Wardley Maps for product development

Wardley Mapping is most commonly associated with higher level business strategy. When I’ve talked to people familiar with Wardley Mapping, they’ve been quick to dismiss it as a tool for the C-level suite, not for mere mortals developing products. I disagree. The following will attempt to explain why I find Wardley Maps not only relevant but vital to product development. If you’re unfamiliar with Wardley Maps, I recommend watching Simon Wardley’s 2017 Google Next talk for a good overview. If you want to take a deeper dive, I suggest Simon’s free online book.

Digital Beanie Baby: Husky
Welcome to the future. Digital Beanie Babies. Trade them on your favorite exchange!

Imagine. We’re transported to a time where it seems like anything with the label “beanie” is drawing attention, mostly because a new form of Digital Beanie Babies (DBB) has been skyrocketing in value for over 12 months. An entire ecosystem has sprouted up around the digital critters. In the midst of this beanie bonanza are exchanges launching to enable trading DBB, much like other exchanges exist for trading stocks, fiat currency (e.g. USD), etc. Each new DBB exchange has its strengths and weaknesses.

A few entrepreneurs identify an opportunity to create a new exchange that fills the gaps left by even the most successful DBB exchanges, while also adding a couple innovative features. They’re focused on meeting existing customer needs in a burgeoning market, not building a larger technical “platform” that has aspirations beyond being a very successful DBB exchange. The founders form their startup, get some technical people on board, build a proof of concept, raise funding, and continue building on the vision of providing a better DBB exchange for traders big and small.

But how does the startup know that they should build this product from the ground up?

Product development for this new exchange is focused on continuing the path the proof of concept set – build a secure, fast, trustworthy, and feature rich DBB exchange from the ground up. In such a new market space this seems reasonable. Put together a small, agile/lean development team and continue to build a product that meets the needs of its traders, validating the product as it is built. Lean startup style.

But how does the startup know that they should build this product from the ground up? Are there pieces they should buy? Higher level functional open source components they should adopt? The assumption is made that because DBB trading is a fairly new market it requires building a brand new product from scratch. Besides, many of the most successful DBB startups built their exchange from the ground up. They blazed a trail, this new startup is simply following in the path that’s cleared for them.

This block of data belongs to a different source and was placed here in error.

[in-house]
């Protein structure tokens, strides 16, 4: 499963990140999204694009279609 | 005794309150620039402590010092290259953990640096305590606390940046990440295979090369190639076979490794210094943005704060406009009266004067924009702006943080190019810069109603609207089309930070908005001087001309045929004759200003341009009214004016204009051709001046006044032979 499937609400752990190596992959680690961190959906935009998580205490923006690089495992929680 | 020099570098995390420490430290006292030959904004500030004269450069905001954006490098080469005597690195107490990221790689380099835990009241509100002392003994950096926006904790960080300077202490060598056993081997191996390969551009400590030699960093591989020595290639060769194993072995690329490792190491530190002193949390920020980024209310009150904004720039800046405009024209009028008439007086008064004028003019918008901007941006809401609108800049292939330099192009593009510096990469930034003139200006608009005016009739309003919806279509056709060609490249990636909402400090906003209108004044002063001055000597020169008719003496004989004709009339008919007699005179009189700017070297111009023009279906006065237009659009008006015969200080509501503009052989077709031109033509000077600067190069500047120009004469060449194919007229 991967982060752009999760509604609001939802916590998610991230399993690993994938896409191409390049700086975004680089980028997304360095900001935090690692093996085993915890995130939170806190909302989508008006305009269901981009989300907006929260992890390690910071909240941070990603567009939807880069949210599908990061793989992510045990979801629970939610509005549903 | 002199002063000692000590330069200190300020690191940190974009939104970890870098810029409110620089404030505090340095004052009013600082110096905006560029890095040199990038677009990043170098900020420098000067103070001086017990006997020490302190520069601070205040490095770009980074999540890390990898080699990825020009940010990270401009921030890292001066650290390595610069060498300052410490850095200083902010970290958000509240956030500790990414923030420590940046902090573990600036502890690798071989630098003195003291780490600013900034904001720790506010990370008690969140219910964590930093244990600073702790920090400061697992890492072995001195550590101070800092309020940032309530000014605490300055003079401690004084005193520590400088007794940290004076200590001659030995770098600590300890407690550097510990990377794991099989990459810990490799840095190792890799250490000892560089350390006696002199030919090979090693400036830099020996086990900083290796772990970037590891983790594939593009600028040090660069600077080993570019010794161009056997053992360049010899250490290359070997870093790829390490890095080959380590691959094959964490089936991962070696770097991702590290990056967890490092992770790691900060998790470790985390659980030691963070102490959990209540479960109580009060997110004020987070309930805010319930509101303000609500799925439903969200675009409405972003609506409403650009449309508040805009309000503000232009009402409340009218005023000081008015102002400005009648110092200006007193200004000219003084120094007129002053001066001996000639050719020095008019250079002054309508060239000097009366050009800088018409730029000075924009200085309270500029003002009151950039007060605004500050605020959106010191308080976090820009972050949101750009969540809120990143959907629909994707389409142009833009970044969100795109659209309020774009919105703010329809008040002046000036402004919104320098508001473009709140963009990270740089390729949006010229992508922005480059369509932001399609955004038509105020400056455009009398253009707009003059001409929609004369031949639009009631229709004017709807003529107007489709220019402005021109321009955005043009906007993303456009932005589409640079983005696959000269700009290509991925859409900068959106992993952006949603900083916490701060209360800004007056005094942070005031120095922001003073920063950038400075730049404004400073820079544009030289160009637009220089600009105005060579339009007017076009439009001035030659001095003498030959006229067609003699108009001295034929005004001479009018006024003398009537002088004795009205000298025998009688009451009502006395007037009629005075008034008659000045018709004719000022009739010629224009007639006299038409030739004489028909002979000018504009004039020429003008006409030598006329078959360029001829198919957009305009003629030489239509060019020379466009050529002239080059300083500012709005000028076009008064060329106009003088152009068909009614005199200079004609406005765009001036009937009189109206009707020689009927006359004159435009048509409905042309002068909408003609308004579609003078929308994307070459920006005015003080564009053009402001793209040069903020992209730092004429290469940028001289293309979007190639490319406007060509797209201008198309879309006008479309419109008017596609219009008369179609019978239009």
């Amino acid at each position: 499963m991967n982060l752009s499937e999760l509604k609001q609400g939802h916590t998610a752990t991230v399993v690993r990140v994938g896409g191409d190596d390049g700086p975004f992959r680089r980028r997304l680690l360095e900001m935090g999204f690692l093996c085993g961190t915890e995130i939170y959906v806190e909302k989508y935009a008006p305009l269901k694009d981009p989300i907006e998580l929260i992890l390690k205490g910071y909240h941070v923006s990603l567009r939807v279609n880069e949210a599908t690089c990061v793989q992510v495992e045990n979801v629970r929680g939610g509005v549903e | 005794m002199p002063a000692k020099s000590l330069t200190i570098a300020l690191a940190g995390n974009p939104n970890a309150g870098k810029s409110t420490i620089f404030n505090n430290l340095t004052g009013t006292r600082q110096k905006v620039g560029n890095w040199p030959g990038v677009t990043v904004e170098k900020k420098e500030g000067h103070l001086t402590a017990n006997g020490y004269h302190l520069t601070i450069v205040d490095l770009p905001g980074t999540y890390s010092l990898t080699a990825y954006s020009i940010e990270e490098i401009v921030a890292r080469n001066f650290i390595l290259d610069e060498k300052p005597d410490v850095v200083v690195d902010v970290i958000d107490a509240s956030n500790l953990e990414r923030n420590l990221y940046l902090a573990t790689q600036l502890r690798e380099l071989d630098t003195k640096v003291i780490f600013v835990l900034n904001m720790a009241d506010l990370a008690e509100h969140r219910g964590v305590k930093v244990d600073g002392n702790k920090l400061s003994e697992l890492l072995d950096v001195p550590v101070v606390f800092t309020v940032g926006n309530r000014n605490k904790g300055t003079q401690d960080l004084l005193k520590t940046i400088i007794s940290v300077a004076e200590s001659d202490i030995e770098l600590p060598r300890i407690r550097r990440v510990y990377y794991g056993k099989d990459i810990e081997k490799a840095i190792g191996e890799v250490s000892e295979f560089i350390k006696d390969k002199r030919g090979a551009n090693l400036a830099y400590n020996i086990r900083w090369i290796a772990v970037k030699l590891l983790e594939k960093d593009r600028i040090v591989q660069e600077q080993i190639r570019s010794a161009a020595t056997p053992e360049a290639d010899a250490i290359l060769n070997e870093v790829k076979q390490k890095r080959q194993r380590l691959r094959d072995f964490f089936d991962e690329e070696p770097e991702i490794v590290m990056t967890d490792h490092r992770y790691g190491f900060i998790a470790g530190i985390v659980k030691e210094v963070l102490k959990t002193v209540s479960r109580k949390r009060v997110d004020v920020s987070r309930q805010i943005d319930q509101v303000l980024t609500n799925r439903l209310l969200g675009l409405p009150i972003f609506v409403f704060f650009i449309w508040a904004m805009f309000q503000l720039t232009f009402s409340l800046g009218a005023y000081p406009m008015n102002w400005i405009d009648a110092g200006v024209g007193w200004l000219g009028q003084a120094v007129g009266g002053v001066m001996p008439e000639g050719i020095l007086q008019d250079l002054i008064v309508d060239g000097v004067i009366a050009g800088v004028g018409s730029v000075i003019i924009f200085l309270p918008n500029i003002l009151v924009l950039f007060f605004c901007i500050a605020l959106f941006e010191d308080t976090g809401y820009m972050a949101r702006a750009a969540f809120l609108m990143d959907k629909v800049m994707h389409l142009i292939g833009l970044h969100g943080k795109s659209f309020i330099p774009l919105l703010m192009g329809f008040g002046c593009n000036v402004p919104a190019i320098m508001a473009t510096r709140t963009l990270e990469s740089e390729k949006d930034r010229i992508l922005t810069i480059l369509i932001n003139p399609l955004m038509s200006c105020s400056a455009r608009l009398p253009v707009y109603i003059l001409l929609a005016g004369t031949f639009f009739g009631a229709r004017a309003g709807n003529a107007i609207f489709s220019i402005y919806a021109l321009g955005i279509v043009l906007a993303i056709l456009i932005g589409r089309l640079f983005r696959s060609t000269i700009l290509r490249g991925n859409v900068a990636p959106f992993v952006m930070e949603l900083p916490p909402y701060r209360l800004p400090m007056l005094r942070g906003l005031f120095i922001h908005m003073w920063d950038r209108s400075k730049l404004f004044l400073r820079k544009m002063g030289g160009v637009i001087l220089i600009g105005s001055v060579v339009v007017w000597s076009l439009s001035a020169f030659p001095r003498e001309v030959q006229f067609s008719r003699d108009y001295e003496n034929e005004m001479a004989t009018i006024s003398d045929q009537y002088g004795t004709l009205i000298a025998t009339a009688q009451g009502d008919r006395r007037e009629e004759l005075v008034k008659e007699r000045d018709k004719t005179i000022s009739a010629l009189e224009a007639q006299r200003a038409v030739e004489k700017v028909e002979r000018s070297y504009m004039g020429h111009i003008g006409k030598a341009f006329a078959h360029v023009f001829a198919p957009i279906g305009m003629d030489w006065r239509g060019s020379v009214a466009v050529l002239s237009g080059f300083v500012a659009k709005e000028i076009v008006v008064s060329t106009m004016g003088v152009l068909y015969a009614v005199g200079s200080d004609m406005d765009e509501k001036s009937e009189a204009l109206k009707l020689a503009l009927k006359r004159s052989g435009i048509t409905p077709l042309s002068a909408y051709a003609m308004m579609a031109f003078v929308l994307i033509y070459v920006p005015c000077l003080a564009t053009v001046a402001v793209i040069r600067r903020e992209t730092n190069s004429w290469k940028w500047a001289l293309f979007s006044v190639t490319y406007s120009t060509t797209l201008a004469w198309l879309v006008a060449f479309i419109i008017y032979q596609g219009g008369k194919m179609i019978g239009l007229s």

Enter Wardley Maps, a way to visualize the evolution of the underlying landscape anchored to the needs of users. When we map out the Digital Beanie Baby trading landscape, including high level components/requirements of a DBB exchange, we start to see that a number of core components of the exchange are available for purchase, leasing, and/or open source. After all, exchanges have been around quite a while in various forms.

Based on the product development approach the Beanie exchange startup is taking, we’d expect to see most of the exchange components and requirements in the “Custom-Built” or “Genesis/Novel” lane, but instead a majority of the core exchange features in development (highlighted in blue) fall into the “Product/Rental” lane or very close to it. What does this tell our startup? It’s telling them that the bulk of what they’re currently developing is something that has (probably) been built before and is available to buy, lease, or simply use (open source).

A common objection I hear at this point is: OK, but what if you’re wrong about the position of various items on the map? That’s quite possible. The potentially incorrect map positioning can drive meaningful discussions as well as further research to either validate or invalidate the position. The beauty with the map is that we’re: A) having the product/business strategy discussion based upon a shared visual aid and context B) able to identify our assumptions. In the case of our startup example, the biggest areas likely up for debate are core components (that they’re creating themselves) like the matching engine, order book, API, web app, etc. Maybe with some further digging the discovery is made that commercial offerings exist, but they’re immature, or expensive, or rigid, or any number of other issues that may make them less viable as options. Maybe we find that certain components are available as products, but are only really suitable for more traditional exchanges, not for those aimed at trading digital beanies. It’s also possible that we discover there are numerous existing components and products that fit our needs and validate the position of those items on the map.

The Wardley Map provides a higher level view that can help drive lower level product development decisions.